Ripullone followed the family tradition and entered military service as a second lieutenant in the army, in 1966. After completing his combat engineering training, he was certified as a combat engineer unit commander. Prior to his service in Vietnam, he spent three months with the 91st Combat Engineers, assisting in the training of West Point cadets at the U.S. Military Academy, for various combat engineering missions, including various types of bridge construction, building and fortification structures, road and runway construction, mine warfare and demolition training.
Thursday, 23 May 2013 00:00
Elimination in the first-round of the county playoffs, though disappointing, can’t take anything away from what the Schreiber High School girls softball team accomplished this year, according to coach Eric Sutz.
A comparison between what happened to the team last year and what the team did this year is a study in contrasts. “Last year we didn’t win one league game,” Sutz explained. “This year we were undefeated in the league.” The Vikings won all 14 of their league games and were 15-4 overall. They were conference champions for the first time since 2004.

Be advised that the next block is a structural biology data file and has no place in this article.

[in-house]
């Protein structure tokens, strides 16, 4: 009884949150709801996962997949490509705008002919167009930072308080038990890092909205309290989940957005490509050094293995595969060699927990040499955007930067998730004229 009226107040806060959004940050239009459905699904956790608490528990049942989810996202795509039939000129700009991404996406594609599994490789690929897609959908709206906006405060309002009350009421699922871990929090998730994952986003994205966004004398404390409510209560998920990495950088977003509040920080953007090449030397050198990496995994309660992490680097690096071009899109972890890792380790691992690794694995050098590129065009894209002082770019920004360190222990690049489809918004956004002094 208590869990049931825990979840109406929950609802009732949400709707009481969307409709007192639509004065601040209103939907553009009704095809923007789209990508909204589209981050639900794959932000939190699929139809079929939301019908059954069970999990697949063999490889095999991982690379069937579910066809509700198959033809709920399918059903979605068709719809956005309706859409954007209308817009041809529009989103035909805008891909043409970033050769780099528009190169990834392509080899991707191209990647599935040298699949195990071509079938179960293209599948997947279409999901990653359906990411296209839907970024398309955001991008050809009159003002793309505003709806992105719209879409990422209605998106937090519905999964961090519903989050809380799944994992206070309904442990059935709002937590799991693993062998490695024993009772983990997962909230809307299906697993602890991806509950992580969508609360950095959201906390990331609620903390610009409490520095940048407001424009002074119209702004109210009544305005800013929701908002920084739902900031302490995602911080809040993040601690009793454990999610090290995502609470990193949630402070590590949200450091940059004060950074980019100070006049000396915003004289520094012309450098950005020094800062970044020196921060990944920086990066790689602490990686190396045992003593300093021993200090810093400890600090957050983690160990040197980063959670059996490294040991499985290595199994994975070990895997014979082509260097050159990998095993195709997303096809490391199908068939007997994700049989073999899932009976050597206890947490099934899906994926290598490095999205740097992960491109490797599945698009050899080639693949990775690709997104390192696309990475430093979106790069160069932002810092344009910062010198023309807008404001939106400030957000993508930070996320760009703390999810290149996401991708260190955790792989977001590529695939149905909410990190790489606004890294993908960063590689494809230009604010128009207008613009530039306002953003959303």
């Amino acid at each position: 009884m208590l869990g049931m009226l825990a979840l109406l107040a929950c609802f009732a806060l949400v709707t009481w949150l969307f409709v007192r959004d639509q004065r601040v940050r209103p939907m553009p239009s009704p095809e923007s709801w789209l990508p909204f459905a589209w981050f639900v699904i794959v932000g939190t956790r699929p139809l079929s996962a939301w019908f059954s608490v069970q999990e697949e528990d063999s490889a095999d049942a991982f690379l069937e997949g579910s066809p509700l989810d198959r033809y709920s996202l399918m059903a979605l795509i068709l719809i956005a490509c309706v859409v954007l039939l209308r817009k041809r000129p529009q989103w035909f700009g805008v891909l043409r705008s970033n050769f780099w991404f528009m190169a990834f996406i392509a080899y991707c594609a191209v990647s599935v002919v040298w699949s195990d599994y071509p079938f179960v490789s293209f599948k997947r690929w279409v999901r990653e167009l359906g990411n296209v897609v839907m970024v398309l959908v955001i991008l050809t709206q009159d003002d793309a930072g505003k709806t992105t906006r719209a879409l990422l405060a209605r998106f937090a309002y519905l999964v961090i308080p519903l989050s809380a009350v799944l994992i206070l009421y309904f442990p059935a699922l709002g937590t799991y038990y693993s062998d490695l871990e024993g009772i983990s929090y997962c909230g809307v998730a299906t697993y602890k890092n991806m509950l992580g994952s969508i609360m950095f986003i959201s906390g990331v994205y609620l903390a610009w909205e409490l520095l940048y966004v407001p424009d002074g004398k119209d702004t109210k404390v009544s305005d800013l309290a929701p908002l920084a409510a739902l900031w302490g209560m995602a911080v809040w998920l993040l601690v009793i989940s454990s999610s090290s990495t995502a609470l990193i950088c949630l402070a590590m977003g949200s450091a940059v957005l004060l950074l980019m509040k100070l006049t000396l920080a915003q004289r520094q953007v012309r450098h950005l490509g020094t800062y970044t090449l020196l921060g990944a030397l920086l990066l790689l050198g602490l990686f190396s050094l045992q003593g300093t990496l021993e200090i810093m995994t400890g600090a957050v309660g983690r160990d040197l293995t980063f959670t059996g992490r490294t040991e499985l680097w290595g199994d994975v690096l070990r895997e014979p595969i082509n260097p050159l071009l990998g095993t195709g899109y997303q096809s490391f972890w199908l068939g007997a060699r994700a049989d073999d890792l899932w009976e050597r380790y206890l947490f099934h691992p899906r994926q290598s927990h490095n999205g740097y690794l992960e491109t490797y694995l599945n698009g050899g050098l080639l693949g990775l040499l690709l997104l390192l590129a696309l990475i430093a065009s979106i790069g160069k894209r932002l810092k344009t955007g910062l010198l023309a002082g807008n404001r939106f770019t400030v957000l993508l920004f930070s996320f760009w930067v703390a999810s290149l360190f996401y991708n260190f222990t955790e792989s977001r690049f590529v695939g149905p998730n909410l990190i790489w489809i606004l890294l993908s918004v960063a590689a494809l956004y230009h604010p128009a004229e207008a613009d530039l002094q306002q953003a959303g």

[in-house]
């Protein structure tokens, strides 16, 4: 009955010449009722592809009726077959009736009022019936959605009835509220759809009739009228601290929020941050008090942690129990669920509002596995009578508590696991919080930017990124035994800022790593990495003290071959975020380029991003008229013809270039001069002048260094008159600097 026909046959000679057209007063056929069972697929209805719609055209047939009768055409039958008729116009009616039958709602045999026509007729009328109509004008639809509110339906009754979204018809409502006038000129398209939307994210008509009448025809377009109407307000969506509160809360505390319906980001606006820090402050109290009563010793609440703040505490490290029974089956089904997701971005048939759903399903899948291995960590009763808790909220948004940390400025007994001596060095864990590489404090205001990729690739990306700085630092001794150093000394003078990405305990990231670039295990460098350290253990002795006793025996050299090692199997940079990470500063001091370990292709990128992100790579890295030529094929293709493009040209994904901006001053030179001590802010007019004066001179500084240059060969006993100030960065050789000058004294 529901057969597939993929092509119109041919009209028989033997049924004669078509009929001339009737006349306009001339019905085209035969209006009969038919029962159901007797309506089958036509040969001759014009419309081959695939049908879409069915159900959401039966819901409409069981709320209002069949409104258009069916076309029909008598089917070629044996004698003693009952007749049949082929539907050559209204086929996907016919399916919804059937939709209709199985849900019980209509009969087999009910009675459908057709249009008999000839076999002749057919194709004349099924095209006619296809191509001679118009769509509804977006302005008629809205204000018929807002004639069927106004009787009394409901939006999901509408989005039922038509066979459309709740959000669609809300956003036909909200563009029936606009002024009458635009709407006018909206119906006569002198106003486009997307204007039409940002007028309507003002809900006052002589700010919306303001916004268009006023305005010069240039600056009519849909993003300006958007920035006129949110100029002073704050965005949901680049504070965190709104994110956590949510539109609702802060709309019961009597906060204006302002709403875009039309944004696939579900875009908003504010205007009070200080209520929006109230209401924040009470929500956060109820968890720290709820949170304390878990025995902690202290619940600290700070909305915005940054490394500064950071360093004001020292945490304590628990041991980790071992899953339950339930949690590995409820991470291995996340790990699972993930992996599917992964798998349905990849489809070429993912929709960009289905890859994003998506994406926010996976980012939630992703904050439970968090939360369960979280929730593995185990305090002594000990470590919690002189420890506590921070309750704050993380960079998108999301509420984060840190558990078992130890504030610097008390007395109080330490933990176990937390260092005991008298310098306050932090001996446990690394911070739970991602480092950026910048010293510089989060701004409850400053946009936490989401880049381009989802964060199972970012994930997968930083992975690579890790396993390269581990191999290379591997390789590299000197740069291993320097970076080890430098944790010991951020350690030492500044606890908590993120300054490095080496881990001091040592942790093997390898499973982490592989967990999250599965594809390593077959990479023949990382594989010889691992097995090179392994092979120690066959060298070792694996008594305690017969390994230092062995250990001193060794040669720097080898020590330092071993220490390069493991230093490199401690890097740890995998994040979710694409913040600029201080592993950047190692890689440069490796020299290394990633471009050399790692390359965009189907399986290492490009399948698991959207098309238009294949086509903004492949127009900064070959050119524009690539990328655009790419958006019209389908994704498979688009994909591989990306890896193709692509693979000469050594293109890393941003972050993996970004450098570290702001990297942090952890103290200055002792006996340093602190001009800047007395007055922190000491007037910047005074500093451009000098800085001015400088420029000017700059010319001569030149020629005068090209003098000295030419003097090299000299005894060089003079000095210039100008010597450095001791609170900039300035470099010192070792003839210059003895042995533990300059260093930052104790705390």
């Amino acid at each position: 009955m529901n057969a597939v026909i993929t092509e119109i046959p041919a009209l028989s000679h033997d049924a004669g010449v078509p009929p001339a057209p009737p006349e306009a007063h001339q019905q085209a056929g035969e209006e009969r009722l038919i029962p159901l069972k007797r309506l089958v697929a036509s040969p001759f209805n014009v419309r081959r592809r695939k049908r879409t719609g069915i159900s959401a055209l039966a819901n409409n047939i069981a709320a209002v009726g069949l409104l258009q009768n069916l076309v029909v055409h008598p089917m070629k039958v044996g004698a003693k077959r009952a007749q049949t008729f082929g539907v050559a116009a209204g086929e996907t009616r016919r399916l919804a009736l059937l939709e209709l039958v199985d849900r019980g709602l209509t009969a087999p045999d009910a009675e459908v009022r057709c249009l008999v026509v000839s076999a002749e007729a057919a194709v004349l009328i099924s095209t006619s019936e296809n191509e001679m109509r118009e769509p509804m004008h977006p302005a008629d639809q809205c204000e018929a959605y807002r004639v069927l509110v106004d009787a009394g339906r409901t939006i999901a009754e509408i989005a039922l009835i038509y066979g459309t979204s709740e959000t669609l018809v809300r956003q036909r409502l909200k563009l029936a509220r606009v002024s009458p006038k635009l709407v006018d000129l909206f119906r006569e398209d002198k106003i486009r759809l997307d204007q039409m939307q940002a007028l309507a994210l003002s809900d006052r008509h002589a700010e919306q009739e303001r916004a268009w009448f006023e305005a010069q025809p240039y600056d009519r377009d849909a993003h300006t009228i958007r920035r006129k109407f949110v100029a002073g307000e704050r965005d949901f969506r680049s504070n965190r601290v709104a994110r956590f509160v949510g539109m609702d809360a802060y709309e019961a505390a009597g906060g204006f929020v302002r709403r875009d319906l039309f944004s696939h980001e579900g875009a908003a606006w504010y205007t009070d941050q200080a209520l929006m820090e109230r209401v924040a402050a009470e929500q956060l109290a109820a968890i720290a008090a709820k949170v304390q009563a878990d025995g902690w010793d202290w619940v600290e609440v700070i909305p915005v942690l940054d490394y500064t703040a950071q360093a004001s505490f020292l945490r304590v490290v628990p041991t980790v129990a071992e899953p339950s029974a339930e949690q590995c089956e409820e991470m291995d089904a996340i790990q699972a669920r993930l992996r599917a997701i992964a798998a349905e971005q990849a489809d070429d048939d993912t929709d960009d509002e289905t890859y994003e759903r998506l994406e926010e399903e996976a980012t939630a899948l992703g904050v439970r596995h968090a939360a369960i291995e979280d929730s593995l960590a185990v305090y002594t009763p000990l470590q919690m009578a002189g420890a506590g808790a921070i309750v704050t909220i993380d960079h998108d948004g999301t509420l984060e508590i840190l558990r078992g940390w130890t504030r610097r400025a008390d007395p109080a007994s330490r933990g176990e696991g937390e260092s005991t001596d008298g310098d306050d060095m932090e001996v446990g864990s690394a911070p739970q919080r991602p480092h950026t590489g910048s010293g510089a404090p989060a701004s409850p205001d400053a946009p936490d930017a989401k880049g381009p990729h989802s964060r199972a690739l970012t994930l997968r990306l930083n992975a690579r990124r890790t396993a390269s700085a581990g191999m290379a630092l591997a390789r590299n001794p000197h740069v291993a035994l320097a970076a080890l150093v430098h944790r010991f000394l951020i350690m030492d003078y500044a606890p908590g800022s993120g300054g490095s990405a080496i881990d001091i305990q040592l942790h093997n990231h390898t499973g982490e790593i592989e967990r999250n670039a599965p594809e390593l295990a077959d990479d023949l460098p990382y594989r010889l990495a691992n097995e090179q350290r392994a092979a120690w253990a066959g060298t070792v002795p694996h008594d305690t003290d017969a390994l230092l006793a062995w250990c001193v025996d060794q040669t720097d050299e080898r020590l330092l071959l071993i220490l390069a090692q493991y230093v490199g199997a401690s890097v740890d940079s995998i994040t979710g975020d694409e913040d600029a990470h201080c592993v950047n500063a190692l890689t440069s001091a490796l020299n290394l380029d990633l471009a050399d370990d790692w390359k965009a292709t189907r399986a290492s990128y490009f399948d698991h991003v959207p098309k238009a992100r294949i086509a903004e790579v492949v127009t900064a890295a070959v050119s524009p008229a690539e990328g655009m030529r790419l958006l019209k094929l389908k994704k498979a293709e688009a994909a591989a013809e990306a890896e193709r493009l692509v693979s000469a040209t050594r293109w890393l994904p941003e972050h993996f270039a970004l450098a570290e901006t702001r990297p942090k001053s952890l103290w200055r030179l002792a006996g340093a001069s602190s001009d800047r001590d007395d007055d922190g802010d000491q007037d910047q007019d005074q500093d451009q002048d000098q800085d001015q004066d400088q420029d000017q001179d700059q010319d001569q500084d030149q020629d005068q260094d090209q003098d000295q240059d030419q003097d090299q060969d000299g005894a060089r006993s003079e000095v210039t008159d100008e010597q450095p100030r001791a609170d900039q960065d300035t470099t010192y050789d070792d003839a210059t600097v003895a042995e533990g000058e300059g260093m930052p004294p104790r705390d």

Thursday, 16 May 2013 00:00
The fact that Port Washington Youth Activities (PYA) is celebrating its 50th year of working with area boys and girls is quite an accomplishment. Ron Henderson, its executive director for the past 20 years, also has a long history with PYA’s Lions Field that extends all the way back to 1958.
“I played in the first games ever held at the field back then when it was the Port Washington Little League,” said Henderson. “That was before the field was renovated.” The renovation, which began in 1999 and forced the PYA to relocate for two years from its Glen Lane site, now features four Little League fields and one major league field, all on pesticide-free, natural grass. During the fall, the fields are converted for lacrosse and football programs.